We know a lot about the British who explored and mapped India in the nineteenth century, with a scientific rigour that Indians have never possessed. As a matter of fact, till the Mughal time geography was not even taught in schools and we were too scared of losing our caste to explore and travel. The scientists of the Great Trigonometrical Survey created a proper geographical map of the country; of the length of jungles and the height of mountains; placing the land along longitudes and latitudes. What we forget is that most of the actual work was done by Indians, the hundreds of coolies and assistants who trudged through the country carrying the baggage, walking through jungles and deserts, dying of malaria and being killed by wild animals. As always, the Europeans got all the credit for their work.
Few people know that the man who put Tibet and its capital Lhasa on the map of the world was an adventurous explorer from a Kumaon village called Nain Singh Rawat. Hollywood made a film about an Austrian mountaineer played by Brad Pitt meeting a young Dalai Lama. Rawat met both the Panchen Lama and the Dalai Lama a century before and reading this book I feel his adventures deserve a film too. Deepa Agarwal who is a descendant of Rawat takes us on a breathless journey in her meticulously researched and very readable book. She writes that she has been fascinated by Rawat’s extraordinary life for decades. In such a book, images are essential and the sensitively drawn illustrations by Meghna Menon succeed in capturing the landscape and people of Tibet.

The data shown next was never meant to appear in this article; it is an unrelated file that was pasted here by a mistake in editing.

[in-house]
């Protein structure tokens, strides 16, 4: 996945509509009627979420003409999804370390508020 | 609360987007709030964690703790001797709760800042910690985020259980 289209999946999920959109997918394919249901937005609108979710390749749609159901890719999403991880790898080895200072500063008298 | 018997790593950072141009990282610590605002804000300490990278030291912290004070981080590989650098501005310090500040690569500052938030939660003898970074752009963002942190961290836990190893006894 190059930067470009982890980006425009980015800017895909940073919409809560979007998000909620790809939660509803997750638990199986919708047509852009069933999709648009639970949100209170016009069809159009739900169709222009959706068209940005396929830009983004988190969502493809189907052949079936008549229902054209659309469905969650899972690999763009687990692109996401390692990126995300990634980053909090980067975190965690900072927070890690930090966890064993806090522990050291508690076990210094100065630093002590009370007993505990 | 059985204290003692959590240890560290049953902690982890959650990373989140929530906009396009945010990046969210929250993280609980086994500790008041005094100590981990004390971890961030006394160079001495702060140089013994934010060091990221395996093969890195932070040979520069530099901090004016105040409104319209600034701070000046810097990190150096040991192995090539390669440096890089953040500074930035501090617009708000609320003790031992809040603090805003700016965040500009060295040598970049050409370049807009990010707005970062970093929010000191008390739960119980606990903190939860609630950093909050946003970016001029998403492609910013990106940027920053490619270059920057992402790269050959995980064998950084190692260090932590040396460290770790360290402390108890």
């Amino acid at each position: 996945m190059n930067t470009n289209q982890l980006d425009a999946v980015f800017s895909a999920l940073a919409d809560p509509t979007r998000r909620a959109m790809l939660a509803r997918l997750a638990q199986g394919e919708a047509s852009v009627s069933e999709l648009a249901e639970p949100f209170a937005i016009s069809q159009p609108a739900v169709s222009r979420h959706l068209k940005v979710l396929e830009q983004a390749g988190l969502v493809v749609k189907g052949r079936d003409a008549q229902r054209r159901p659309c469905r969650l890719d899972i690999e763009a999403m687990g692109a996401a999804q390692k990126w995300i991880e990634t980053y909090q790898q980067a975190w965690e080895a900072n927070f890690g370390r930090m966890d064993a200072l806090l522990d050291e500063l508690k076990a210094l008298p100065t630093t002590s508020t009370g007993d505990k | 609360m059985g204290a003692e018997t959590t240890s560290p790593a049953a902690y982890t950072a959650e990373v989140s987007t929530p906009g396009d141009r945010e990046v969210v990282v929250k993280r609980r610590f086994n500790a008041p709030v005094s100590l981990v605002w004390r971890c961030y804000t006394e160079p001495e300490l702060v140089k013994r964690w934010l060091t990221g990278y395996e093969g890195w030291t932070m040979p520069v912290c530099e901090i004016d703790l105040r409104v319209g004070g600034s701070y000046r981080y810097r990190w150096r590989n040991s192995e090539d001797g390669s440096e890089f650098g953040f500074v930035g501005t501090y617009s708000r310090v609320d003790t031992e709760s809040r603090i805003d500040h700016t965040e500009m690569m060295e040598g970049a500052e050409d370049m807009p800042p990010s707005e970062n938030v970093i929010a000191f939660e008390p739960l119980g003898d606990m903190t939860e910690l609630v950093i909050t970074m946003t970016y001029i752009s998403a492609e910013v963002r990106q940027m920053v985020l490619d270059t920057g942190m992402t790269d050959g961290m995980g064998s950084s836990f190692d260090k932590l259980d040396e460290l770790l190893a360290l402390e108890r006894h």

In 1865 when Rawat ventured into Tibet disguised as a pilgrim he had been given the job by the British Government in India that was battling for influence against the Russian Empire across central Asia from Afghanistan to Tibet. In this Great Game, Rawat was an important element because Tibet was fiercely guarded, its borders closed to the world and any European venturing in would have been killed. The only people allowed in were Indian traders and on this dangerous journey Rawat had to depend on his own ingenuity.
Rawat would visit Tibet on four expeditions, he lived in Lhasa meticulously recording the life of the city; walked by the banks of the Tsang Po that becomes the Brahmaputra in India and reached as high as the Karakoram Pass. He was part of trader’s caravans, on a journey by foot, through high mountain passes, facing deathly cold and snowstorms, often short of money and always there was the danger of being caught by Tibetan soldiers. At the ‘Forbidden City’ of Lhasa he accurately calculated its altitude as 11,400 miles above sea level and placed it correctly in the grid of latitudes and longitudes.